Objective: To obtain understanding of how patients with rheumatic diseases experienced participation in an emotion-focused group intervention in terms of influences on their emotional well-being and coping behavior and the processes whereby these influences arose.
Methods: The intervention, Vitality Training (VTP), was conducted in 10 group sessions over 4 months. Qualitative data were collected from 10 focus group interviews (n=69) two weeks after the intervention. Data were analyzed with a qualitative content analysis approach.
Results: Five categories were identified from the analyses: (1) recognizing oneself as both ill and healthy, (2) recognizing own emotions, (3) awareness of own needs, (4) being part of a community and (5) being recognized as a credible patient.
Conclusion: The VTP addressed participants' awareness of emotional and bodily reactions in a process-oriented and supportive group. The program had enhanced participants' recognition of their disease-related emotions and helped them to more actively relate to their own needs.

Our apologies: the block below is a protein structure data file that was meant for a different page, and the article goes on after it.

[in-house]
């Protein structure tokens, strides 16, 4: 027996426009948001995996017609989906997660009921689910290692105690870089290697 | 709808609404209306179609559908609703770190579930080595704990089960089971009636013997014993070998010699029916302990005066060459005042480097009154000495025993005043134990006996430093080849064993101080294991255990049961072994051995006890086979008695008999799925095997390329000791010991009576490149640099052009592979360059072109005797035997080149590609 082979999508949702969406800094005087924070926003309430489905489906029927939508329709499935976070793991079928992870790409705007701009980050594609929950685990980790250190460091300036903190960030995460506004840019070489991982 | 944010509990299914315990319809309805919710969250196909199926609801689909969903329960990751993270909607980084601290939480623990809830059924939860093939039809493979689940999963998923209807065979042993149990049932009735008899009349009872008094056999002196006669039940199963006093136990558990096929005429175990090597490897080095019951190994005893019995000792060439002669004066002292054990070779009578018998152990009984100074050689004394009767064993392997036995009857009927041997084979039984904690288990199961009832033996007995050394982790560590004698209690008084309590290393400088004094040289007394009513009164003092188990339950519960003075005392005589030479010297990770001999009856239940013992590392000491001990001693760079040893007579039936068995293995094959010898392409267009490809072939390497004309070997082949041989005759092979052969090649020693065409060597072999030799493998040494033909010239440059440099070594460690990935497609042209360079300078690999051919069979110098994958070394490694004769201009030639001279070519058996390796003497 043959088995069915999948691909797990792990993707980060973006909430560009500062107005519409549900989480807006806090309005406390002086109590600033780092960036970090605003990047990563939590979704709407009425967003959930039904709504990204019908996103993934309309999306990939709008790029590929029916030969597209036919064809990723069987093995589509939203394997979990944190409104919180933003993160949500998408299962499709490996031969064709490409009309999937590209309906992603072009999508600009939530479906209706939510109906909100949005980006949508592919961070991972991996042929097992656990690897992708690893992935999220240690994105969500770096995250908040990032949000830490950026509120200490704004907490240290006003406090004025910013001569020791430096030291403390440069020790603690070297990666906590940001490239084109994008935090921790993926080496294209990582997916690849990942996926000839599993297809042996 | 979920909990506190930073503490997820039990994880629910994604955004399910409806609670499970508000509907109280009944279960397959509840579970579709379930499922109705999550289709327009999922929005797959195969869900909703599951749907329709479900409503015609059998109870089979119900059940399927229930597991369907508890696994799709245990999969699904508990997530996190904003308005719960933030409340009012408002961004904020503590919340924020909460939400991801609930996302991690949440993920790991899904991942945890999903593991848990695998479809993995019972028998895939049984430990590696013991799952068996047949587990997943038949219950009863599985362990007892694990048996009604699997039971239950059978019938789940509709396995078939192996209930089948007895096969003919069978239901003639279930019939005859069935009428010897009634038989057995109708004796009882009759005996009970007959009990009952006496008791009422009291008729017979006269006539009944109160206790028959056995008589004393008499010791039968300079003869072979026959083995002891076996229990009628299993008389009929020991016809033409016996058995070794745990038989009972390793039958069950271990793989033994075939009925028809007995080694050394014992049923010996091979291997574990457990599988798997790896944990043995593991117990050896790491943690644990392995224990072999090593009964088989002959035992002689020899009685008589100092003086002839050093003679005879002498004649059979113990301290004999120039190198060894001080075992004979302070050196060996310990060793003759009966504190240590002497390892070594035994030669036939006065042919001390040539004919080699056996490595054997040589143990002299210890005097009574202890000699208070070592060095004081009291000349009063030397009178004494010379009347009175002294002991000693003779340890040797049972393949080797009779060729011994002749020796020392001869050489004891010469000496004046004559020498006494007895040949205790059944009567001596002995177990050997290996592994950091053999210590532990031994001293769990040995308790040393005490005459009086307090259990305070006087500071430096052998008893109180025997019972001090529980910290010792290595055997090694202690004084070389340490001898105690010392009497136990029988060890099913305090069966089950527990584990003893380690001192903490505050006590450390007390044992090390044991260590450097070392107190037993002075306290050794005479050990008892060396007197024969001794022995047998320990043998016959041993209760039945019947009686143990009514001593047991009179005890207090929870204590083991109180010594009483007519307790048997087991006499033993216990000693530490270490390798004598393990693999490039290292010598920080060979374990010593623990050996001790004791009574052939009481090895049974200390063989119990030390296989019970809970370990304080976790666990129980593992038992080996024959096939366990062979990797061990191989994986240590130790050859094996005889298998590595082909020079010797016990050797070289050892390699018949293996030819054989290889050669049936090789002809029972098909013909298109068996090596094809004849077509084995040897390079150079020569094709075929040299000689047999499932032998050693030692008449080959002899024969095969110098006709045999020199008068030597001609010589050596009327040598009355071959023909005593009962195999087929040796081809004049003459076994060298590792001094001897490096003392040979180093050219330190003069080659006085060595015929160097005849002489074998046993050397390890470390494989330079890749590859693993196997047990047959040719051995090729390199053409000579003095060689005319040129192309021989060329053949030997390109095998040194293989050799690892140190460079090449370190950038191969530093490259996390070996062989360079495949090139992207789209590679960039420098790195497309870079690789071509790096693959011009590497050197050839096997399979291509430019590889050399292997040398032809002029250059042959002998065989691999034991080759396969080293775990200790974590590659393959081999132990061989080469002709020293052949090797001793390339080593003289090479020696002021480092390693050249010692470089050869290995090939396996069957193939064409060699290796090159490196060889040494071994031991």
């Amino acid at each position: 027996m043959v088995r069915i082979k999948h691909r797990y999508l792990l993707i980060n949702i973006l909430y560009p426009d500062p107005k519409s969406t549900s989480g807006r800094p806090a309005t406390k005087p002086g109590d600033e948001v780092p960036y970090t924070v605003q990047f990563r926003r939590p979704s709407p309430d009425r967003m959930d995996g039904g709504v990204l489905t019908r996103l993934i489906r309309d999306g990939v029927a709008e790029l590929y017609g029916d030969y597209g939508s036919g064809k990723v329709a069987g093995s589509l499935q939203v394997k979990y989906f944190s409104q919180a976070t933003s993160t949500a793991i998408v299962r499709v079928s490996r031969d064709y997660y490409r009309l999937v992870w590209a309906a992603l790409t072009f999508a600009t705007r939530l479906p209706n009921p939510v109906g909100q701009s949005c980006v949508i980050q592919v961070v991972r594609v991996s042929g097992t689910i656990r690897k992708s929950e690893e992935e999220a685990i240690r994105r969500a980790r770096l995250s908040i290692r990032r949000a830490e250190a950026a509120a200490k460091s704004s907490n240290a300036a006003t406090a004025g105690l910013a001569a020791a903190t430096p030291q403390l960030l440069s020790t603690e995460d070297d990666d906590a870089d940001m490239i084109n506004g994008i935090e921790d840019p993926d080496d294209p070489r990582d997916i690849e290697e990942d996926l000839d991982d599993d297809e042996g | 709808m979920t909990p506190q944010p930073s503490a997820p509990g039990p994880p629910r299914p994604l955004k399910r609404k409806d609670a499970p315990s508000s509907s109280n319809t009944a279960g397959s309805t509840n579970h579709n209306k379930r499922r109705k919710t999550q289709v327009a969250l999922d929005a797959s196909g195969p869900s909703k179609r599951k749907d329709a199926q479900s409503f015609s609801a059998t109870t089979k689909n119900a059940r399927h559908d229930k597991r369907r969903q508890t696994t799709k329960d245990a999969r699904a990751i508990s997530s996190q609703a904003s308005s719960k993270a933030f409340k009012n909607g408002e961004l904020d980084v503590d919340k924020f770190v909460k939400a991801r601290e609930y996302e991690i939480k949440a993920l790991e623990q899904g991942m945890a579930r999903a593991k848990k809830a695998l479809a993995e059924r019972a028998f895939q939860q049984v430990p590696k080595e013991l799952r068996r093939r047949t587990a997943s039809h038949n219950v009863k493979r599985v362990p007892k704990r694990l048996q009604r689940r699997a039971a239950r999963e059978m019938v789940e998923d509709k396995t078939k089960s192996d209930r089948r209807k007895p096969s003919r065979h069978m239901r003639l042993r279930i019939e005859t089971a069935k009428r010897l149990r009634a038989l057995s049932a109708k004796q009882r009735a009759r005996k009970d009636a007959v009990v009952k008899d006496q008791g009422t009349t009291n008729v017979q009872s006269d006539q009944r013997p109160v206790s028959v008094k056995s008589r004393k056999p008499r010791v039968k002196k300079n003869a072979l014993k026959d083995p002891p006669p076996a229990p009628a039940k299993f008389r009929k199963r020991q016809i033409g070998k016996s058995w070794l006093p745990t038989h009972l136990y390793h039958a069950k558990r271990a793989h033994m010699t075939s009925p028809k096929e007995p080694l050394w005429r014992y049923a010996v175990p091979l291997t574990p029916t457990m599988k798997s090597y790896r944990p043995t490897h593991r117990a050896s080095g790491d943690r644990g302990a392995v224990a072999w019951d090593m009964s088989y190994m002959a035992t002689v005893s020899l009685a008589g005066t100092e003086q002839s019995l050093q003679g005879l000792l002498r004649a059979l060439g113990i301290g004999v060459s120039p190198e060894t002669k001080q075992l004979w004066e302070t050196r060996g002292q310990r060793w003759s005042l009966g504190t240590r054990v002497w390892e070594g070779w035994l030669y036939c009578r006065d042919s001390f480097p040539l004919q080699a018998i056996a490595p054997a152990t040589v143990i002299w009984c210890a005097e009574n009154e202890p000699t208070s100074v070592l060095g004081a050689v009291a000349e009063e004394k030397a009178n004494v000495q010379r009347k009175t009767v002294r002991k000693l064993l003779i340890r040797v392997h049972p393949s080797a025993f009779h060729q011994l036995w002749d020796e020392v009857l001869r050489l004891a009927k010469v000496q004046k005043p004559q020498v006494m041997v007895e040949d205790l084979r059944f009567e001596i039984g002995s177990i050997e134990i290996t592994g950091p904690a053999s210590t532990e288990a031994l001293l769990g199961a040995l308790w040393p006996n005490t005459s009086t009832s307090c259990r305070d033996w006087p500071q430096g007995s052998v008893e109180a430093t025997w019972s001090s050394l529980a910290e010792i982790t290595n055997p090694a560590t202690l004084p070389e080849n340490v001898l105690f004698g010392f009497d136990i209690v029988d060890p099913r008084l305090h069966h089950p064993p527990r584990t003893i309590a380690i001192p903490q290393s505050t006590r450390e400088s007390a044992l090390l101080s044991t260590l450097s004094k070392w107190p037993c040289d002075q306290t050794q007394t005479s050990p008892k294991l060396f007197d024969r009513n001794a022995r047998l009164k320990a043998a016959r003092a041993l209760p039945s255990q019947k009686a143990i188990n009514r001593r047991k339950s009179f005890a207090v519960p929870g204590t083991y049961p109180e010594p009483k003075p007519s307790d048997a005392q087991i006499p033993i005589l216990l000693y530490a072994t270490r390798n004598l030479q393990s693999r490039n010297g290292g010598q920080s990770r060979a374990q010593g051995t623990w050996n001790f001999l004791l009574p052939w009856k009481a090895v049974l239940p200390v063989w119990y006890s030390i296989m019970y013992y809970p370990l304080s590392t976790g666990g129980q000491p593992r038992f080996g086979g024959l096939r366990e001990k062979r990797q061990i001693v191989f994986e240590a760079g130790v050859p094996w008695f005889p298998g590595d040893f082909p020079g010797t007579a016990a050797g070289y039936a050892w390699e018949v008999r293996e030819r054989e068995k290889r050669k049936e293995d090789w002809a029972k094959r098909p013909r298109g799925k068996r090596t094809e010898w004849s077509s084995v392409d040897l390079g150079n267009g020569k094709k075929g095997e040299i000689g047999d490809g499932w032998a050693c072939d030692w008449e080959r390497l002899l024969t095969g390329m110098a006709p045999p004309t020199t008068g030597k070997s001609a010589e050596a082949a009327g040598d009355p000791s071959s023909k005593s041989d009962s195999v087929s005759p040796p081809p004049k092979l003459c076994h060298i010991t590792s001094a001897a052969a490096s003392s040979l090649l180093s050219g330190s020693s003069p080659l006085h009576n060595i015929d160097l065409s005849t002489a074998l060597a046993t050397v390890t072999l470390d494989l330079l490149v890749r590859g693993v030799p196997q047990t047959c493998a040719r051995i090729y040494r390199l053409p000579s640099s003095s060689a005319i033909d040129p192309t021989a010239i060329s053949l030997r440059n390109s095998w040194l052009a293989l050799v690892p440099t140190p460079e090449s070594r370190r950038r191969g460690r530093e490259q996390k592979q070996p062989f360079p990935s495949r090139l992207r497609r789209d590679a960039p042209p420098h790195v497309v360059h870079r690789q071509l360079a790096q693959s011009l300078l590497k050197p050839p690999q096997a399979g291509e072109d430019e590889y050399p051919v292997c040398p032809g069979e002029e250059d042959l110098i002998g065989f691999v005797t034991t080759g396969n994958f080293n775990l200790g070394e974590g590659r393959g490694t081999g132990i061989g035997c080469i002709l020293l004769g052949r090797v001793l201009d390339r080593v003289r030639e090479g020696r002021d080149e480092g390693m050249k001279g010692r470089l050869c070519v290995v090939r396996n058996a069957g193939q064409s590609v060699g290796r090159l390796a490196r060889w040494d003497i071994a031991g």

Practical implications: This study has highlighted how a process-oriented group intervention that combines topics related to life, rather than disease, and learning methods that enhance emotional awareness and adaptive emotional expression can enhance emotional well-being and coping behavior in patients with rheumatic diseases.
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